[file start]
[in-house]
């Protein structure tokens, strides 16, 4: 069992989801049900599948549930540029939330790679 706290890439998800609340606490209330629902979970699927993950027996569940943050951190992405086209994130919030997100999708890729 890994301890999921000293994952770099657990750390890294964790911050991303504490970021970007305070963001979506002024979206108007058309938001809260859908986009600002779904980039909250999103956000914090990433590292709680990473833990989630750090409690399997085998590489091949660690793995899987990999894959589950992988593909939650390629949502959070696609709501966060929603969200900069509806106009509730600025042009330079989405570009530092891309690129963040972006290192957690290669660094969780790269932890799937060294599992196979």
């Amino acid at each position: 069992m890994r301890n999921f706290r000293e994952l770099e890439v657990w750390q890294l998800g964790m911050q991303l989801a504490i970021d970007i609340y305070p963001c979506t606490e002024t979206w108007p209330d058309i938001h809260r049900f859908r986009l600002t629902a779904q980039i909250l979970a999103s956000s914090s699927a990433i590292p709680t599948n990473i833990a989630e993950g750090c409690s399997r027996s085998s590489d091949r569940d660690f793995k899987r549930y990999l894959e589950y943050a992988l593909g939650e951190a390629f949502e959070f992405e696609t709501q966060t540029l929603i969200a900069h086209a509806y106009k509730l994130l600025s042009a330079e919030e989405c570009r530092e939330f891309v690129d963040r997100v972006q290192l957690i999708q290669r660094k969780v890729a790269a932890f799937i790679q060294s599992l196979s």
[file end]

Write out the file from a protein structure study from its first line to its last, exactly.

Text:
[in-house]
């Protein structure tokens, strides 16, 4: 069992989801049900599948549930540029939330790679 706290890439998800609340606490209330629902979970699927993950027996569940943050951190992405086209994130919030997100999708890729 890994301890999921000293994952770099657990750390890294964790911050991303504490970021970007305070963001979506002024979206108007058309938001809260859908986009600002779904980039909250999103956000914090990433590292709680990473833990989630750090409690399997085998590489091949660690793995899987990999894959589950992988593909939650390629949502959070696609709501966060929603969200900069509806106009509730600025042009330079989405570009530092891309690129963040972006290192957690290669660094969780790269932890799937060294599992196979």
């Amino acid at each position: 069992m890994r301890n999921f706290r000293e994952l770099e890439v657990w750390q890294l998800g964790m911050q991303l989801a504490i970021d970007i609340y305070p963001c979506t606490e002024t979206w108007p209330d058309i938001h809260r049900f859908r986009l600002t629902a779904q980039i909250l979970a999103s956000s914090s699927a990433i590292p709680t599948n990473i833990a989630e993950g750090c409690s399997r027996s085998s590489d091949r569940d660690f793995k899987r549930y990999l894959e589950y943050a992988l593909g939650e951190a390629f949502e959070f992405e696609t709501q966060t540029l929603i969200a900069h086209a509806y106009k509730l994130l600025s042009a330079e919030e989405c570009r530092e939330f891309v690129d963040r997100v972006q290192l957690i999708q290669r660094k969780v890729a790269a932890f799937i790679q060294s599992l196979s």